from the other  children.   She would be                                                                                                                                                                     

       given a new identity; she would sustain the city.

                           They took her away. . . .


       A few weeks into her training, a visual message was sent to her; a message

       that must have taken a great effort to send (she was not 

       to receive communications from the outside): It said, "Come home." Her mother's face, red and swollen, large on the screen.

        Her voice small and white in contrast, like cotton swabs dipped in alcohol. She said, "I have a map of the grounds. You can just walk away.

         You can escape and we can be together again, Emma, wouldn't you

         like to be with Mommy? Download the information so that Mommy

         can see you again. Do it now. Download the . . . please, Emma. Hurry . . .

          Her image vanished and Emma pressed her hand hard against the

          Screen, but it wouldn't download. She cried herself to sleep that night and resolved to plan an escape by morning on her own.


         Rising early and slipping into the transparent gown they provided her, she left out, boldly determined;


        Cold feet slapping the metal tile, turning and returning down repeating corridors, endless and not knowing which was the way


        OUT, and running until her little feet were tired and the soles of them were


         Cut and bleeding and pulsing with red heat.


          They found her lost and wet with tears and snot, exhausted and frustrated in the lower-ducts, afraid and wanting her mommy.



           In her bed again, tucked in by the supervisor, a tall woman

           With soft voice and purple eyes like flowers in rain water, her back framing the doorway as she left out, closing the door  behind her. When the footsteps faded, she threw the covers back, rubbing red eyes that still ran with warm tears—remaining hope— keying in the exit code frantically, but they had locked her in this time; they would not let her go. It said: ACCESS DENIED


      She sent a reply to her mother, but the message came back saying:





          And the large insect eyes . . . sweLLING on the wall, that said (--the Sound coming out without the lips moving—)


"You will one day be me, as I was once you: we are the same: Reciprocal.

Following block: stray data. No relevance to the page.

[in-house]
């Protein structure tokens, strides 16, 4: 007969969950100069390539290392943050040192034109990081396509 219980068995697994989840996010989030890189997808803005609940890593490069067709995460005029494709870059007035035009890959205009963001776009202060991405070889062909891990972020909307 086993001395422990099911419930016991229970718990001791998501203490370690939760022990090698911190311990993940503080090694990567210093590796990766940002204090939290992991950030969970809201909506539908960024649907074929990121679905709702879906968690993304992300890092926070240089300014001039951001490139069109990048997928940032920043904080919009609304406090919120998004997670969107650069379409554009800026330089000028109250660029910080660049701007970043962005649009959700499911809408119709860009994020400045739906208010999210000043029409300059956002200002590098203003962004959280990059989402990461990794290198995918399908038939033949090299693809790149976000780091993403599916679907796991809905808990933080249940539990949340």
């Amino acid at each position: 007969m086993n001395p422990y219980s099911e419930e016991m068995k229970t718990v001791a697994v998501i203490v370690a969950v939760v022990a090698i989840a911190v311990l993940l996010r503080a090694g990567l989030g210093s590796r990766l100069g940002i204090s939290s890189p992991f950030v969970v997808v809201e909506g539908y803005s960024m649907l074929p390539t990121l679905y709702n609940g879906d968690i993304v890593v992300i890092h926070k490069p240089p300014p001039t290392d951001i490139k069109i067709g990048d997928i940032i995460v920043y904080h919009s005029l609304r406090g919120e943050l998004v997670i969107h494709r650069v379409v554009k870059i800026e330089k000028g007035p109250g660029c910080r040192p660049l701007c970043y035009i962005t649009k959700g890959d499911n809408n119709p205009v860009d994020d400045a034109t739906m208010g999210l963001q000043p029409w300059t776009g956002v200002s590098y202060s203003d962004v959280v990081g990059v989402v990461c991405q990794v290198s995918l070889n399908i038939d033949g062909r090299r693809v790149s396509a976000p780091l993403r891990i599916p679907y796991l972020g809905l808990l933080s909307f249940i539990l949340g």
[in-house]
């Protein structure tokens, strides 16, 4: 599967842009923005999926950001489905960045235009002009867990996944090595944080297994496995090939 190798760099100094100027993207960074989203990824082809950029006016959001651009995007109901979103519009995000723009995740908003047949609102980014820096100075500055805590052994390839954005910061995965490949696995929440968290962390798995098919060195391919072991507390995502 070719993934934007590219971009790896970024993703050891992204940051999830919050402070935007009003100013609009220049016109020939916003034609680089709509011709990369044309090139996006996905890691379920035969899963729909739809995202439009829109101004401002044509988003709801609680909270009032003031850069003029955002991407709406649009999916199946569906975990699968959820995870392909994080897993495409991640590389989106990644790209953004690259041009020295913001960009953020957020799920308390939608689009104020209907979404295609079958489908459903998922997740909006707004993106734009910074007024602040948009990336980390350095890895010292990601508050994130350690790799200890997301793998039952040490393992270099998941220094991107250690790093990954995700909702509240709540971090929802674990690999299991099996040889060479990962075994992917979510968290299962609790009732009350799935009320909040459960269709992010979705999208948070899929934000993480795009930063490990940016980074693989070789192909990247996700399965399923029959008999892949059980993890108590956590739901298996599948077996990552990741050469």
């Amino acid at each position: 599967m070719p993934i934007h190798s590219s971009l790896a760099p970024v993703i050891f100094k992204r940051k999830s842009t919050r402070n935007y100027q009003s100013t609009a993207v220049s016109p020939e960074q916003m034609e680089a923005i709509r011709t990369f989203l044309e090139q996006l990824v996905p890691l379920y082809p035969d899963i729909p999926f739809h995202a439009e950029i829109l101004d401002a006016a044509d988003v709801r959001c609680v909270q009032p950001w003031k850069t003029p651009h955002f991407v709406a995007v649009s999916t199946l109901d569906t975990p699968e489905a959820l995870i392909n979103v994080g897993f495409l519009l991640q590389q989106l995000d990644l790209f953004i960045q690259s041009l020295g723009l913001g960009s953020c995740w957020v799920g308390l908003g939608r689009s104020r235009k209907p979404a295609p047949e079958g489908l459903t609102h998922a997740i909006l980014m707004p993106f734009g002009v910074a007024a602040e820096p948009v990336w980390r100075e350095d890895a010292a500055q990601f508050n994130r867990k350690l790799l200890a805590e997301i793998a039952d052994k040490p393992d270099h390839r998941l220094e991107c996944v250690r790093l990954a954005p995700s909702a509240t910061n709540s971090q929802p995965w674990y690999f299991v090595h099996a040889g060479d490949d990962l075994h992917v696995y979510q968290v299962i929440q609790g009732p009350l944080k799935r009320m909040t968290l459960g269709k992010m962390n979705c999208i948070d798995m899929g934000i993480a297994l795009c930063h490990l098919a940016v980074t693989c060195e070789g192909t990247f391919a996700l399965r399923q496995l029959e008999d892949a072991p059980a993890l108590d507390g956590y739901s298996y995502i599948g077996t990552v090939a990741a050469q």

I am mother, thy sustainer. Taste the umbilical cord of the rageless city. . . . ”



     And she drove the blue wire through the opening in Emma's skull        



        Yes, it was her destiny.

         She was special and special little girls were sent here

         to grow up and do special big things without questioning it. . . .


Where did men come, but by the womb of a mother?"





           She flexed her fingers

           And sent a missile attack

           to a far-off village and sentenced

           a man to death for the murder of

           his ex-wife and registered a new

           little girl, whose name was Hilda,

           that stared up at her now, in fear and wonder;

           her head freshly shaven, wincing from

           the sound the wires made;

           not knowing what to do, but to wait . . .

           The supervisor gently pushing her forward.

           "Go on . . ." she said. "It's okay."

            The blue wires whipping the air like a

            cobra's tail, as it made the first incision

             in her head, lifting her from the floor;

             the frail little girl suspended in the air;

             her eyes going back inside her head,

             turning white; then black; then opaque,

             like pools of undisturbed lacquer,

             calling for her mommy, as she lost

             consciousness . . .



             The flooding of her brain with wet information,

              and the first opening of insect-eyes, blinking

              like that of an infant seeing the world for the

              first time:




            In a bright gleaming chamber with silvery shapes

            Gone streaking back and forth in delectable ageless wires

            The welcome silence finally came to her:

            The images slowing their flow over her skin;

            The thankful death, cutting the transmission . . .





Cornelius Fortune is a journalist and the author of Stories from Arlington. His works have appeared in Nuvein, Tales of the Unanticipated, Dark Fire Fiction, Black Petals, and others. Visit his website at or e-mail him at

In Association with Fossil Publications